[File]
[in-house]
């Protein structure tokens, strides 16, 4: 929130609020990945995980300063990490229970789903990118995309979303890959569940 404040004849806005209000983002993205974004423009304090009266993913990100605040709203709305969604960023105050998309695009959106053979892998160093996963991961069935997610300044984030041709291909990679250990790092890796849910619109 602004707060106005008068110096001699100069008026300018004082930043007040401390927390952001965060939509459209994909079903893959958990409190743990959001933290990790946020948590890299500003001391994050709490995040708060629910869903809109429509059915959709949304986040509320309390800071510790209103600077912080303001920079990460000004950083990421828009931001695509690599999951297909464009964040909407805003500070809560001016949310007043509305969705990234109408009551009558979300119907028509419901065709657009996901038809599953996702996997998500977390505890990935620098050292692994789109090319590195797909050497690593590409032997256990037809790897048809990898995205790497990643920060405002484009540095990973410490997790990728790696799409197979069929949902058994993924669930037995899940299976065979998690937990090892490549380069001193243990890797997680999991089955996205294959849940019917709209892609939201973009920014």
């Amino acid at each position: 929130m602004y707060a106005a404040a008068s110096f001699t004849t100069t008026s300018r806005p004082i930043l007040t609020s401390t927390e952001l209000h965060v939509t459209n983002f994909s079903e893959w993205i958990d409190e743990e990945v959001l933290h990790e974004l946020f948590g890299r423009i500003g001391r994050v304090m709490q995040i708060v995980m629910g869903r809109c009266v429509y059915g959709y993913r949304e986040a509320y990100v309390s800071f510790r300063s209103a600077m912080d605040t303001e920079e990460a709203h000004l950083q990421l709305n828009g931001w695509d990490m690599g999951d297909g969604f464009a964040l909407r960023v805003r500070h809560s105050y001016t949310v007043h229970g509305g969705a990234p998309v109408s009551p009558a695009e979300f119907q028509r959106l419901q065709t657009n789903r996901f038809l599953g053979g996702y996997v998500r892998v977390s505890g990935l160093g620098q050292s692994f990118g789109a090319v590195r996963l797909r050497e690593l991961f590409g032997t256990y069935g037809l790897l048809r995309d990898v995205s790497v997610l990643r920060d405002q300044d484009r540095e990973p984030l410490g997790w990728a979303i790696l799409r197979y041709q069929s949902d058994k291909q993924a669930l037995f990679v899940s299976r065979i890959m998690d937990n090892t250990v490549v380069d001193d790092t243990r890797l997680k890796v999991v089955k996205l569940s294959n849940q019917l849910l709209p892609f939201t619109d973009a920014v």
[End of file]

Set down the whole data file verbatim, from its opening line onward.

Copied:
[in-house]
């Protein structure tokens, strides 16, 4: 929130609020990945995980300063990490229970789903990118995309979303890959569940 404040004849806005209000983002993205974004423009304090009266993913990100605040709203709305969604960023105050998309695009959106053979892998160093996963991961069935997610300044984030041709291909990679250990790092890796849910619109 602004707060106005008068110096001699100069008026300018004082930043007040401390927390952001965060939509459209994909079903893959958990409190743990959001933290990790946020948590890299500003001391994050709490995040708060629910869903809109429509059915959709949304986040509320309390800071510790209103600077912080303001920079990460000004950083990421828009931001695509690599999951297909464009964040909407805003500070809560001016949310007043509305969705990234109408009551009558979300119907028509419901065709657009996901038809599953996702996997998500977390505890990935620098050292692994789109090319590195797909050497690593590409032997256990037809790897048809990898995205790497990643920060405002484009540095990973410490997790990728790696799409197979069929949902058994993924669930037995899940299976065979998690937990090892490549380069001193243990890797997680999991089955996205294959849940019917709209892609939201973009920014």
């Amino acid at each position: 929130m602004y707060a106005a404040a008068s110096f001699t004849t100069t008026s300018r806005p004082i930043l007040t609020s401390t927390e952001l209000h965060v939509t459209n983002f994909s079903e893959w993205i958990d409190e743990e990945v959001l933290h990790e974004l946020f948590g890299r423009i500003g001391r994050v304090m709490q995040i708060v995980m629910g869903r809109c009266v429509y059915g959709y993913r949304e986040a509320y990100v309390s800071f510790r300063s209103a600077m912080d605040t303001e920079e990460a709203h000004l950083q990421l709305n828009g931001w695509d990490m690599g999951d297909g969604f464009a964040l909407r960023v805003r500070h809560s105050y001016t949310v007043h229970g509305g969705a990234p998309v109408s009551p009558a695009e979300f119907q028509r959106l419901q065709t657009n789903r996901f038809l599953g053979g996702y996997v998500r892998v977390s505890g990935l160093g620098q050292s692994f990118g789109a090319v590195r996963l797909r050497e690593l991961f590409g032997t256990y069935g037809l790897l048809r995309d990898v995205s790497v997610l990643r920060d405002q300044d484009r540095e990973p984030l410490g997790w990728a979303i790696l799409r197979y041709q069929s949902d058994k291909q993924a669930l037995f990679v899940s299976r065979i890959m998690d937990n090892t250990v490549v380069d001193d790092t243990r890797l997680k890796v999991v089955k996205l569940s294959n849940q019917l849910l709209p892609f939201t619109d973009a920014v």